Thursday, July 26, 2012

Sunrise Powerlink Goes Online

It's a tradeoff: we have a better power grid and a way to get solar energy from Imperial County to San Diego, but at the expense of big powerlines cutting across the backcountry and increased fire danger. They were dedicated today and have been in service since last month.

Saturday, July 21, 2012

Are We Done Breaking Records?

World records for athletic events over time follow logarithmic curves (see here for the marathon record by decade, and an extrapolation that we'll see our first sub-2 hour marathon in 2038.)  Conversely, Peter Keating at ESPN points out the recent lack of broken records, and argues that just maybe, our top athletes are as good as humans can get.

Turns Out the State Parks Department Does Have Some Money

$54 million more than they've been reporting, as it turns out.  Disappointing to say the least, especially for those people and organizations who've been working their tails off to preserve the state's parks.  Further reinforcement that the state of California is not all that serious about maintaining these parks and open spaces, which is one of the main reasons many of us put up with the rest of the problems in California and continue living here.

Tuesday, July 10, 2012

Power Plant Next to University City AND Mission Trails?

Not long ago I posted about a new power plant that's been proposed near University City. The San Diego Planning Commission is voting July 19th on whether to allow a power plant being built next to Mission Trails. Unless there are two different groups, this is likely the same one.

What do you think this plant, if it gets built, will do to property values in UTC and Tierra Santa? What do you think it will do to the open space and that open space's ability to protect plants and animals?

Where the Trees Are

More here. Man, those people in Nebraska could base a currency on wood instead of gold.

Saturday, July 7, 2012

The Run Is Ended, and The Antler, Won

Congrats to Mark, who won the antler after a nice run this morning with various other unsavory characters. The route started in the unnamed canyon near Camino Del Sur off the 56, then going over to McGonigle Canyon Open Space (you know there's a pond back there?), then crossing Del Mar Mesa, coming down to Los Penasquitos at the waterfall, and then through the 5-805 junction and up La Jolla Canyon and back to UTC. As for the antler, I found it on a gnawed-on deer skeleton, on a real backcountry trail run with even more distasteful types up in the Bay Area in EBMUD and Las Trampas. Future ideas for these same miscreants to discuss:

- The TriCanyon Crown: from Fiesta Island, up through Tecolote, down into Marian Bear and back to UTC in Rose Canyon. (See, I wasn't kidding.) This might be fun to invite more and more people along and make an annual deal, to get more people interested in preserving those canyons. Rose in particular has now survived four attempts to erode its status by building roads across or new trains through it.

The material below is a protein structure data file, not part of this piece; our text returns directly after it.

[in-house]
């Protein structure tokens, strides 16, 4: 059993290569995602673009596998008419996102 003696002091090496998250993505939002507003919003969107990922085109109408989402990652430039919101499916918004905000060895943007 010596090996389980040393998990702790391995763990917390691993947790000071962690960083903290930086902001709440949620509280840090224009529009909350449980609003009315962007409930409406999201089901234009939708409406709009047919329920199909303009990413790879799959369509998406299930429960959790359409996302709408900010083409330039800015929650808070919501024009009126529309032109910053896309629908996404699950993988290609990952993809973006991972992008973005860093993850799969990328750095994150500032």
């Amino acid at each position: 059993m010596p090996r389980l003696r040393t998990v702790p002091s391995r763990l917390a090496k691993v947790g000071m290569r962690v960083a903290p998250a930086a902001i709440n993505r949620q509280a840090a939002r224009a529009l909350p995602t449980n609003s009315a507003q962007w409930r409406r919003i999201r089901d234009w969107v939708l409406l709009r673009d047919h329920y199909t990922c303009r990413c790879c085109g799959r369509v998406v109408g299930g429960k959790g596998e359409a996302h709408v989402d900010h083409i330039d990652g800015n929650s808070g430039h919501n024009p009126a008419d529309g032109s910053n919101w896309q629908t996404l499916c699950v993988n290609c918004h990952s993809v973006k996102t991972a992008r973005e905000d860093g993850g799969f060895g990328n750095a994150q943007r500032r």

- Sycamore Canyon to Santee and then back to San Diego on the 52. End in UTC.

- The La Jolla Half TRAIL Marathon. Stay in canyons, including Crest and that little disconnected piece of Torrey Pines in Del Mar. End in UTC.

Once winter rolls around:

- Noble Canyon bottom-to-top plus Garnet Peak.

- El Capitan de San Diego.

- Anza Borrego to the Salton Sea, in the washes.

- A dune crossing. You know those sand dunes you see north of the 8 not far west of Yuma? Run from 8 to 78 across those bad boys. But that's 22 miles of utter wastes so that might be too stupid even for me.

Click here to see this idiocy on a larger scale

The San Diego Awesome Relay - Perhaps the most harebrained scheme rattling in my head is to do an informal relay run of the whole coast of SD county. Get 8 people. Split into two teams of four each (so you can fit in a regular car). Each person does 3 legs of 6-7 miles each (76 mile total route, 19 miles per person). Of course we would use it to raise awareness for something, in order to justify adults behaving in this manner. Beer waiting at the border. You start at 9 in the morning, you're done by 8pm easily.

How to Figure Out Where You Are - IN TIME

Pennsylvania hikers and urban explorers, take heed:

While investigating reports of strange gases in an abandoned coal mine in Pennsylvania, you fall into a kind of suspended animation for 492 years, waking to find America under the iron heel of the Air Lords of Han. While chasing down an armed perp (again in Pennsylvania), you’re accidentally swept up into someone’s sideways-in-time vehicle and land in a Keystone State full of pagan Aryans in desperate need of a new source of gunpowder.

These two PA examples are from a post about the dangers of suddenly traveling through time and refer (if my science fiction remains strong) to the original Flash Gordon, and hell if I know.

But I think a lot of us have played this game:  if we suddenly found ourselves in a strange place, how could we figure out where we are?  I usually expressed mine in terms of the old Prisoner TV show.  I often thought that you could get a pretty good approximation of latitude by observing the weather, looking at stars, and building a sun dial, though of course you'd have to do it surrepetitiously, and have uninterrupted consciousness for 6 months (if they drug you for a month at a time without telling you, that would screw things up).  And beyond that, you could even make a pretty strong guess at longitude - I'm at 51 N?  Okay, I'm obviously on an island so I'm not in Canada or Russia, I must be somewhere in the North Atlantic. 

Yes it's a weird example, but it's generally useful for outdoors types to have an array of techniques to figure out where we are.  And let's be honest:  I've thought about weirder things.